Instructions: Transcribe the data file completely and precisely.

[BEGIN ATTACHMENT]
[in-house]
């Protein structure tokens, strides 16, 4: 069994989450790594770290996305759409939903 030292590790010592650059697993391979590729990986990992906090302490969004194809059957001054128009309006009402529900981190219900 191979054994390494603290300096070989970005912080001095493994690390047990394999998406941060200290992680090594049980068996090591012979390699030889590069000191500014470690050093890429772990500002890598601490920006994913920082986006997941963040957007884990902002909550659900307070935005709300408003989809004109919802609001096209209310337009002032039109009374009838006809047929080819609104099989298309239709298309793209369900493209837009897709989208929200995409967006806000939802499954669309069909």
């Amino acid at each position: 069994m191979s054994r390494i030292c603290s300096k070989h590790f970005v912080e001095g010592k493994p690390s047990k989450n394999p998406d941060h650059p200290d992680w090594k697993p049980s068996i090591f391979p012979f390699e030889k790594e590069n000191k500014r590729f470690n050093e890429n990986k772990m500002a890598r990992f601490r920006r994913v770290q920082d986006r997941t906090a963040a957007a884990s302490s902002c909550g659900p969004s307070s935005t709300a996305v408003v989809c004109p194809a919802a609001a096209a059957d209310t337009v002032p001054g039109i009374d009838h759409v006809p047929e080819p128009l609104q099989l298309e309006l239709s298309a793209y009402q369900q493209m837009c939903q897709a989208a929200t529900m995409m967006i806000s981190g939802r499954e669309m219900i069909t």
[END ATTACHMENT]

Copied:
[in-house]
């Protein structure tokens, strides 16, 4: 069994989450790594770290996305759409939903 030292590790010592650059697993391979590729990986990992906090302490969004194809059957001054128009309006009402529900981190219900 191979054994390494603290300096070989970005912080001095493994690390047990394999998406941060200290992680090594049980068996090591012979390699030889590069000191500014470690050093890429772990500002890598601490920006994913920082986006997941963040957007884990902002909550659900307070935005709300408003989809004109919802609001096209209310337009002032039109009374009838006809047929080819609104099989298309239709298309793209369900493209837009897709989208929200995409967006806000939802499954669309069909």
């Amino acid at each position: 069994m191979s054994r390494i030292c603290s300096k070989h590790f970005v912080e001095g010592k493994p690390s047990k989450n394999p998406d941060h650059p200290d992680w090594k697993p049980s068996i090591f391979p012979f390699e030889k790594e590069n000191k500014r590729f470690n050093e890429n990986k772990m500002a890598r990992f601490r920006r994913v770290q920082d986006r997941t906090a963040a957007a884990s302490s902002c909550g659900p969004s307070s935005t709300a996305v408003v989809c004109p194809a919802a609001a096209a059957d209310t337009v002032p001054g039109i009374d009838h759409v006809p047929e080819p128009l609104q099989l298309e309006l239709s298309a793209y009402q369900q493209m837009c939903q897709a989208a929200t529900m995409m967006i806000s981190g939802r499954e669309m219900i069909t």